Single-ingredient restaurants, cafés and pop-ups are a growing trend on the global food scene, with star products getting their own dedicated eateries from the USA to Iceland.
New York’s pickles
This spring, in March or April, New Yorkers will be able to grab a bite in a restaurant where pickles take pride of place on the menu, serving up a whole range of fruit and vegetables preserved in brine or vinegar. “The Pickle Guys” is a gourmet grocery store with a well-rooted Manhattan presence since the noughties. Situated in Lower East Side, the store has now moved to a new site with an adjacent restaurant. Although the full menu hasn’t yet been unveiled, the concept will revisit onions, gherkins and other vinegar-soaked veggies in the form of fried pickles. Anything and everything is heading for the fryer, from tomatoes to gombo.
American palettes have a real taste for the sour zing of pickles, it seems. In fact, The Pickle Guys isn’t the first eatery to pay homage to this US favorite, as Maison Pickle opens this week in Manhattan’s Upper West Side.
Across the Atlantic, Amsterdam is also embracing the single-ingredient trend with a bar that will have avocado-lovers drooling and food porn haters fuming. “The Avocado Show,” which opens in February, sees the superfood take the place of a hamburger bun and used instead of potato to make fries. Customers can order all sorts of avocado-based dishes, from breakfast items to late-night snacks.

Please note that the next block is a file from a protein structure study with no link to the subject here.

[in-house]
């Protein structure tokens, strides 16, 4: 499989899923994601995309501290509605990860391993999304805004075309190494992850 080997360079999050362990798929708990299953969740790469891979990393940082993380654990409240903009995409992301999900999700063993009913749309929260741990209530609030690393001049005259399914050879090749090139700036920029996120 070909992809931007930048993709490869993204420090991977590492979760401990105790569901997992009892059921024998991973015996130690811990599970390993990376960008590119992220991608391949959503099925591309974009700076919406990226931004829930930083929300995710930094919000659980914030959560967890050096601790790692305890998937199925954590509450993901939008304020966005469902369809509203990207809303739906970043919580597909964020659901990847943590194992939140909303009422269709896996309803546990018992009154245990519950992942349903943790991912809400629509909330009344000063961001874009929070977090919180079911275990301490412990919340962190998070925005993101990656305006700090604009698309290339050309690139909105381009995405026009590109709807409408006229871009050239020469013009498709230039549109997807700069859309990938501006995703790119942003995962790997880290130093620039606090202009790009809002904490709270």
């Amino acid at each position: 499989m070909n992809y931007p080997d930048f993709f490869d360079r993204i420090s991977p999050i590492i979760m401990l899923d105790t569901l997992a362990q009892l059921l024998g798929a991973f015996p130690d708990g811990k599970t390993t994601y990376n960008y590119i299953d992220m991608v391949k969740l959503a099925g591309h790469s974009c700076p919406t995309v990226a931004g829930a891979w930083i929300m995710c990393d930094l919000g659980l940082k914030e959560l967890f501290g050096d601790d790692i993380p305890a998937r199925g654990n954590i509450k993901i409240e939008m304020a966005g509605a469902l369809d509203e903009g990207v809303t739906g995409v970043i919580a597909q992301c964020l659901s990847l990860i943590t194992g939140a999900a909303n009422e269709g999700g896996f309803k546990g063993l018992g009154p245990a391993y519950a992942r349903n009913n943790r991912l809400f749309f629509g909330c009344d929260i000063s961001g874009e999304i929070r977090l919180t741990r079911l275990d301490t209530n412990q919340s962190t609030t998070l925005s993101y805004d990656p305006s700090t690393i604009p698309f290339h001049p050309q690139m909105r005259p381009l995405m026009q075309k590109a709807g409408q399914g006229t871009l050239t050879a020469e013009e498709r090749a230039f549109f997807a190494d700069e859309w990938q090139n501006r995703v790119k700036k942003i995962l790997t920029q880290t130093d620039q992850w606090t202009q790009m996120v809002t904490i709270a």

In Iceland, the star of the show is a humble red fruit that brings a touch of sunshine to diners’ plates. In Fridheimar, one hour from Reykjavik, a tomato farm has opened a restaurant in one of its greenhouses. As well as enjoying a balmy hothouse environment where indoor temperatures are 20°C higher than outdoors, diners can tuck into tomato in all its forms — including a tomato ice-cream. Fruit that can’t be sold on the market is used in the farm’s kitchen. When the restaurant opened in 2012, the experience was the preserve of a handful of tourists venturing off the beaten track. In 2016, Fridheimar welcomed 130,000 visitors. An on-site shop also sells souvenirs for visitors keen to stock up on Icelandic tomato fare.